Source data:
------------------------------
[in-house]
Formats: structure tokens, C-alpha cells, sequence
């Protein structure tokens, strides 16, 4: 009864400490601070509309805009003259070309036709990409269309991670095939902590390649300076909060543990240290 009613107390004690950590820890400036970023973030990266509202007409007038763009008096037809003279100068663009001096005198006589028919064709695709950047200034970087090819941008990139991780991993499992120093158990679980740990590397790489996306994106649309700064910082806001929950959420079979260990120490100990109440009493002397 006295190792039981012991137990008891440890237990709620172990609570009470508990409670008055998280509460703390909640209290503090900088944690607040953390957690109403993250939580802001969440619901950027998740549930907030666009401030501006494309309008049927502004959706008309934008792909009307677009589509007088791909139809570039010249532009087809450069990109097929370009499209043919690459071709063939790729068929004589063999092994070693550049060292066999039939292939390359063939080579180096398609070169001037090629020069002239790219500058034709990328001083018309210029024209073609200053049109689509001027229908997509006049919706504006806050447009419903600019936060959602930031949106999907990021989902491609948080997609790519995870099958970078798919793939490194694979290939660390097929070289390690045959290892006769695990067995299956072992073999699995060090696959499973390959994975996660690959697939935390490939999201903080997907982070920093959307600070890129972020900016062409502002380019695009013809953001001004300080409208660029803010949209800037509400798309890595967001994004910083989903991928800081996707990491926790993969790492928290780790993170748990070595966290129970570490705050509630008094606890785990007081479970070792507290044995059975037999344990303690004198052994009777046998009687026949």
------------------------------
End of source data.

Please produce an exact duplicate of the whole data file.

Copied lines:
[in-house]
Formats: structure tokens, C-alpha cells, sequence
């Protein structure tokens, strides 16, 4: 009864400490601070509309805009003259070309036709990409269309991670095939902590390649300076909060543990240290 009613107390004690950590820890400036970023973030990266509202007409007038763009008096037809003279100068663009001096005198006589028919064709695709950047200034970087090819941008990139991780991993499992120093158990679980740990590397790489996306994106649309700064910082806001929950959420079979260990120490100990109440009493002397 006295190792039981012991137990008891440890237990709620172990609570009470508990409670008055998280509460703390909640209290503090900088944690607040953390957690109403993250939580802001969440619901950027998740549930907030666009401030501006494309309008049927502004959706008309934008792909009307677009589509007088791909139809570039010249532009087809450069990109097929370009499209043919690459071709063939790729068929004589063999092994070693550049060292066999039939292939390359063939080579180096398609070169001037090629020069002239790219500058034709990328001083018309210029024209073609200053049109689509001027229908997509006049919706504006806050447009419903600019936060959602930031949106999907990021989902491609948080997609790519995870099958970078798919793939490194694979290939660390097929070289390690045959290892006769695990067995299956072992073999699995060090696959499973390959994975996660690959697939935390490939999201903080997907982070920093959307600070890129972020900016062409502002380019695009013809953001001004300080409208660029803010949209800037509400798309890595967001994004910083989903991928800081996707990491926790993969790492928290780790993170748990070595966290129970570490705050509630008094606890785990007081479970070792507290044995059975037999344990303690004198052994009777046998009687026949």